For the past three months leading up to the BeachLife Festival in Redondo Beach last weekend, organizer Allen Sanford said he and fellow event planners were putting in extremely long hours, sometimes 16-hour workdays.
For Sanford and others on his small team, most of whom grew up in the South Bay, there was a lot riding on the success of the city’s first ever three-day music festival. They felt their reputations were on the line, he said.
“You just have an added pressure. I can’t even explain in words how intense it was,” Sanford said Tuesday, May 7, as the last of the staging and other materials were being cleared from the site in front of the Seaside Lagoon.
Now that’s it over and Sanford had a chance to reflect, he said the event was a resounding success. Medical emergencies and arrests were minimal. Traffic was not overwhelming. And local businesses mostly saw a surge in customers. They did run out of a few beer and wine choices on the last day, however.
“We are unbelievably proud of it,” Sanford said. “I’m pretty humbled by the feedback we’re getting.”
With roughly 10,000 people streaming through the gates each day, Sanford would not say whether the first year’s event was a financial success.
“Let’s just say we’ve already put out a headliner offer for next year,” Sanford said.
Police made just three arrests related to the festival, each for drunk-in-public outside the venue, said Police Chief Keith Kauffman.
“Overall, we were amazed at how few problems there were,” Kauffman said.
The Fire Department, meanwhile, handled 19 calls for service — mostly related to drugs and alcohol — from within the venue and one emergency response call for an individual at the Crowne Plaza hotel across the street.
“We had some people who got some traumatic injuries from falling or running into things, but nothing we would consider a real acute medical emergency,” said Fire Chief Robert Metzger. “I thought by and large the promoters did a great job in how they set it up.”
Although the city granted Sanford and his company, Sanford Ventures, the ability to host two music festivals per year beginning this year and extending for the next decade, Sanford said the BeachLife Festival would remain an annual springtime event. He said he plans to run a Fall event, though he has not decided on a theme or a name yet or whether it will occur for the first time this year or next.
“I don’t have enough community feedback yet on whether we will pull the trigger for the Fall,” he said. “We will make that decision in the next few weeks.”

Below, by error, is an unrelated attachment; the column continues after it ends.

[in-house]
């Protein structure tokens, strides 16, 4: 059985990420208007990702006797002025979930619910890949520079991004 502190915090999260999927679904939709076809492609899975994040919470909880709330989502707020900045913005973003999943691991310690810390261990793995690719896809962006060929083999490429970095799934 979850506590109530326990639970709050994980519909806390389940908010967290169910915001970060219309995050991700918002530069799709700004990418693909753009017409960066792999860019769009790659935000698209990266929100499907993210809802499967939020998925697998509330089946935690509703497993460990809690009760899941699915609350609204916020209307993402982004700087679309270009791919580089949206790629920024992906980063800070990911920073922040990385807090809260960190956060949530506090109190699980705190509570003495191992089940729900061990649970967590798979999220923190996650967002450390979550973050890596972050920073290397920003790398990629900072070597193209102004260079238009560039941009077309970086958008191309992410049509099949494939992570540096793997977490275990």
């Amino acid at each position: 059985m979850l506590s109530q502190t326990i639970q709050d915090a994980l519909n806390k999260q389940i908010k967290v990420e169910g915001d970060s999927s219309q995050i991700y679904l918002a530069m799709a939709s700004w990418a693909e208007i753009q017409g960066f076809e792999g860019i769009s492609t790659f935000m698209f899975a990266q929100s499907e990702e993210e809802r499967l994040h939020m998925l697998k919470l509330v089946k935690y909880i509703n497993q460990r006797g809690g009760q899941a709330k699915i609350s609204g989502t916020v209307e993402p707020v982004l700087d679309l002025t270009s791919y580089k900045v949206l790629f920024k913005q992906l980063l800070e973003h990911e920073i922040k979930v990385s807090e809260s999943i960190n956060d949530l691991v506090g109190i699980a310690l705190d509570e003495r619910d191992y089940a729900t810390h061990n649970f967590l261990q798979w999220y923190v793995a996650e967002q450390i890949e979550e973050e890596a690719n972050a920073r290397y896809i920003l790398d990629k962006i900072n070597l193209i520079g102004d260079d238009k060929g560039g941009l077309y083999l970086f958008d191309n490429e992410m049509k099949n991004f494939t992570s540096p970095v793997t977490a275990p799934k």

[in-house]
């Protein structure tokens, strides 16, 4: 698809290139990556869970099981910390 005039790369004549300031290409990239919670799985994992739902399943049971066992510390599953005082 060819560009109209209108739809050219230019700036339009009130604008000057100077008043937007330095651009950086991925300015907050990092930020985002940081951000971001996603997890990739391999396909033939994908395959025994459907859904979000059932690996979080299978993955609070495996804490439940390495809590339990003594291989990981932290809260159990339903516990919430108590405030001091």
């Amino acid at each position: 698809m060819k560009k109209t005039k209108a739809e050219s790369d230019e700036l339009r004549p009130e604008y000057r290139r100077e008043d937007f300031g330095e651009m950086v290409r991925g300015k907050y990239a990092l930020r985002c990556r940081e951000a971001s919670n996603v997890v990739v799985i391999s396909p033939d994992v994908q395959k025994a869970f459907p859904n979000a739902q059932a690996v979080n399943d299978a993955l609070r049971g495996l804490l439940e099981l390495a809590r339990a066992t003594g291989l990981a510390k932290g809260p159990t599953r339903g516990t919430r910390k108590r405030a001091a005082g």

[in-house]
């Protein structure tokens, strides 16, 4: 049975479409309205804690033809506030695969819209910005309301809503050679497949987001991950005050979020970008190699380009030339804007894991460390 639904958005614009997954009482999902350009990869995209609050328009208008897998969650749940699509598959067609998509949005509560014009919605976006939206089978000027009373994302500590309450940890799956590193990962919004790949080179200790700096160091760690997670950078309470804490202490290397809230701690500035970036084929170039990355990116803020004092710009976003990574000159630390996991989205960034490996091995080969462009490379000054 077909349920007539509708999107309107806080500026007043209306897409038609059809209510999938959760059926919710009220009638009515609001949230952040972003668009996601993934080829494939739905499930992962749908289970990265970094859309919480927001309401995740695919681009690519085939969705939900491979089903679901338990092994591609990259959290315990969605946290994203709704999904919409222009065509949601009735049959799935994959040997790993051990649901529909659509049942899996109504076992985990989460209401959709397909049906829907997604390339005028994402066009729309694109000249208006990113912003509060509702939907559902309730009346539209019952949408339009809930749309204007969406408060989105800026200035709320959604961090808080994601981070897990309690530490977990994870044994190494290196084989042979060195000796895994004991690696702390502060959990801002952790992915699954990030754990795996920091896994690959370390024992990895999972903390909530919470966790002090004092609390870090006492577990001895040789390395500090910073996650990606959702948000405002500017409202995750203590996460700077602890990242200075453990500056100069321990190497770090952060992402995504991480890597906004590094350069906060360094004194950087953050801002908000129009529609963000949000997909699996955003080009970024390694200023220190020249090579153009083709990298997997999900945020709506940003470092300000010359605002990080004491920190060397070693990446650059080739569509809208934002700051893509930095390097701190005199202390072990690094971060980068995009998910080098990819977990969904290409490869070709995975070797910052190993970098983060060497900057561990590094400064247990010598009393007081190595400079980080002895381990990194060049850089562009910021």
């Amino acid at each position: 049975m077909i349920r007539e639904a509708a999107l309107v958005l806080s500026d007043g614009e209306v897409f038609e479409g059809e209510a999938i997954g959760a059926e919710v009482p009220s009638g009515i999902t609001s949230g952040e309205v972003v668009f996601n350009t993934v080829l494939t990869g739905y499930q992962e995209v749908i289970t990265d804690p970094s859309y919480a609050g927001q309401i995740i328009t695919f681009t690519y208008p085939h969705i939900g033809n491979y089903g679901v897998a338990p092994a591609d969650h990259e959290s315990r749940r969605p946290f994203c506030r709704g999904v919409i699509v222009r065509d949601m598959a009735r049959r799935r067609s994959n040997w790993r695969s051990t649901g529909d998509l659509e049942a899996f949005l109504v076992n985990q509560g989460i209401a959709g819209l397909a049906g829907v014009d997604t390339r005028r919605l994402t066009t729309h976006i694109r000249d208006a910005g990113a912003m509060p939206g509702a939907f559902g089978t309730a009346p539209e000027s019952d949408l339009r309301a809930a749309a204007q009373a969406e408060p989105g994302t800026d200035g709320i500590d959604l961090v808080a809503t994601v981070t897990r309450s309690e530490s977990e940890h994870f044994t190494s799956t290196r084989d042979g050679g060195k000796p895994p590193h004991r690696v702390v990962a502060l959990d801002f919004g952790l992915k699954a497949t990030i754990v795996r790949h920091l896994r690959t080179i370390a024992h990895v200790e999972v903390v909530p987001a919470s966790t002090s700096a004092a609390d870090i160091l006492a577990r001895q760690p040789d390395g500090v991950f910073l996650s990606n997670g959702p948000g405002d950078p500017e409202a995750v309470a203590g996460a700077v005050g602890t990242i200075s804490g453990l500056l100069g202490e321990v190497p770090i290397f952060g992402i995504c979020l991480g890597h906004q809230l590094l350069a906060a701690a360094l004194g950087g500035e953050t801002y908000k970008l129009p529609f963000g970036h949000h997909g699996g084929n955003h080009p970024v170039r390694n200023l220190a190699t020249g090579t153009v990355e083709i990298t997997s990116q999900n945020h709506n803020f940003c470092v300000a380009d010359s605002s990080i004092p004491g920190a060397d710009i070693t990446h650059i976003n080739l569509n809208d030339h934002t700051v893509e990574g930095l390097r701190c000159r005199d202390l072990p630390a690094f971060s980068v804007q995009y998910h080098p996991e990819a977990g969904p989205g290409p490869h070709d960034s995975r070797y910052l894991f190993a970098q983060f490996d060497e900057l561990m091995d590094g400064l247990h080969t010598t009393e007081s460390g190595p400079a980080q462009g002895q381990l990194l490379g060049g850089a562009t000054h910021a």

Sanford expects in about a month to deliver an economic impact report to the city, commissioned to a third party, detailing the festival’s effect on local businesses. Anecdotal reports suggest business was mixed with some pier area establishments receiving normal traffic while some hotels, bars and restaurants got a significant boost.
Michael Zislis, who owns Shade Hotel Redondo Beach, said the festival was like having three days of Fourth of July, typically one of the hotel’s biggest days in terms of revenues.
“The BeachLife Festival brought an incredible surge of energy and awareness to Redondo Beach,” Zislis said.
At The Slip Bar and Eatery on the International Boardwalk, crowds filtered in after the festival each night after 9 p.m. giving the bar an above average turnout for a weekend.
“We were super busy,” said part-owner Rashel Mereness. “Everyone was having such a great time.”
The R10 Social House and Captain Kidd’s Fish Market also enjoyed good crowds, said George Loren, a partner in both ventures.
“We feel that the BeachLife Festival had a great impact on the local businesses all weekend. It’s like Redondo Beach has a new identity,” Loren said.
But not every business received a bump. Quality Seafood manager Jeff Jones said the fish market had a fairly normal crowd.
“We did expect to have some runoff from the festival,” Jones said. “Overall, when it all boils down and we look at the first two days of the event, our sales are right on track with our normal sales of what we would expect.”
For those who opposed the waterfront redevelopment deal that would have created a 525,000 square-foot development on the property, the festival represented bragging rights.
Mayor Bill Brand said it showcased the “fun-loving community of Redondo Beach and the whole South Bay.”
“We look forward to many partnerships like this to help create a vibrant future for Redondo Beach,” Brand said, “without turning us into yet another overdeveloped beach community.”
—Michael Hixon contributed